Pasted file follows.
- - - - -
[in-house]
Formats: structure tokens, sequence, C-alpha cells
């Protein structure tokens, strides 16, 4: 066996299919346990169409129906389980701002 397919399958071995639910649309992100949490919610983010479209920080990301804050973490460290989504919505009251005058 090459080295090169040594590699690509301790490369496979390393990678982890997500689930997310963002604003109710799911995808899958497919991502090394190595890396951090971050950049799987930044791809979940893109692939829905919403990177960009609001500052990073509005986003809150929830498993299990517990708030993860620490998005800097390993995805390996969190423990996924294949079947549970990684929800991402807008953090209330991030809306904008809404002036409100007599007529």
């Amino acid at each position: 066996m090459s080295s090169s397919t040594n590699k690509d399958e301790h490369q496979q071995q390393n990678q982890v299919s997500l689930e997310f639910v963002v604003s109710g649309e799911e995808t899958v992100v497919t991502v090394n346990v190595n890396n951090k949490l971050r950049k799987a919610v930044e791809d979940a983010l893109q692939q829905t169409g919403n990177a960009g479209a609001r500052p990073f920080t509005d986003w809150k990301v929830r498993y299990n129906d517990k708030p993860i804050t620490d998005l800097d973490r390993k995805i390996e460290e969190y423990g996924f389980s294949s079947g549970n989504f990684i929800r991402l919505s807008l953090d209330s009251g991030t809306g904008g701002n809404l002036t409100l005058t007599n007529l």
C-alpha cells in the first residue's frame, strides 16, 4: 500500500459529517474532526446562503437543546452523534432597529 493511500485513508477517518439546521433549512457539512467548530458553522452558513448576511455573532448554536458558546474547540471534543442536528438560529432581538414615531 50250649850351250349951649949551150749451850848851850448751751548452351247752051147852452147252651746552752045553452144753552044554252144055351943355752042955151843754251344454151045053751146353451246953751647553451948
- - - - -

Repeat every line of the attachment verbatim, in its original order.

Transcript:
[in-house]
Formats: structure tokens, sequence, C-alpha cells
């Protein structure tokens, strides 16, 4: 066996299919346990169409129906389980701002 397919399958071995639910649309992100949490919610983010479209920080990301804050973490460290989504919505009251005058 090459080295090169040594590699690509301790490369496979390393990678982890997500689930997310963002604003109710799911995808899958497919991502090394190595890396951090971050950049799987930044791809979940893109692939829905919403990177960009609001500052990073509005986003809150929830498993299990517990708030993860620490998005800097390993995805390996969190423990996924294949079947549970990684929800991402807008953090209330991030809306904008809404002036409100007599007529």
């Amino acid at each position: 066996m090459s080295s090169s397919t040594n590699k690509d399958e301790h490369q496979q071995q390393n990678q982890v299919s997500l689930e997310f639910v963002v604003s109710g649309e799911e995808t899958v992100v497919t991502v090394n346990v190595n890396n951090k949490l971050r950049k799987a919610v930044e791809d979940a983010l893109q692939q829905t169409g919403n990177a960009g479209a609001r500052p990073f920080t509005d986003w809150k990301v929830r498993y299990n129906d517990k708030p993860i804050t620490d998005l800097d973490r390993k995805i390996e460290e969190y423990g996924f389980s294949s079947g549970n989504f990684i929800r991402l919505s807008l953090d209330s009251g991030t809306g904008g701002n809404l002036t409100l005058t007599n007529l």
C-alpha cells in the first residue's frame, strides 16, 4: 500500500459529517474532526446562503437543546452523534432597529 493511500485513508477517518439546521433549512457539512467548530458553522452558513448576511455573532448554536458558546474547540471534543442536528438560529432581538414615531 50250649850351250349951649949551150749451850848851850448751751548452351247752051147852452147252651746552752045553452144753552044554252144055351943355752042955151843754251344454151045053751146353451246953751647553451948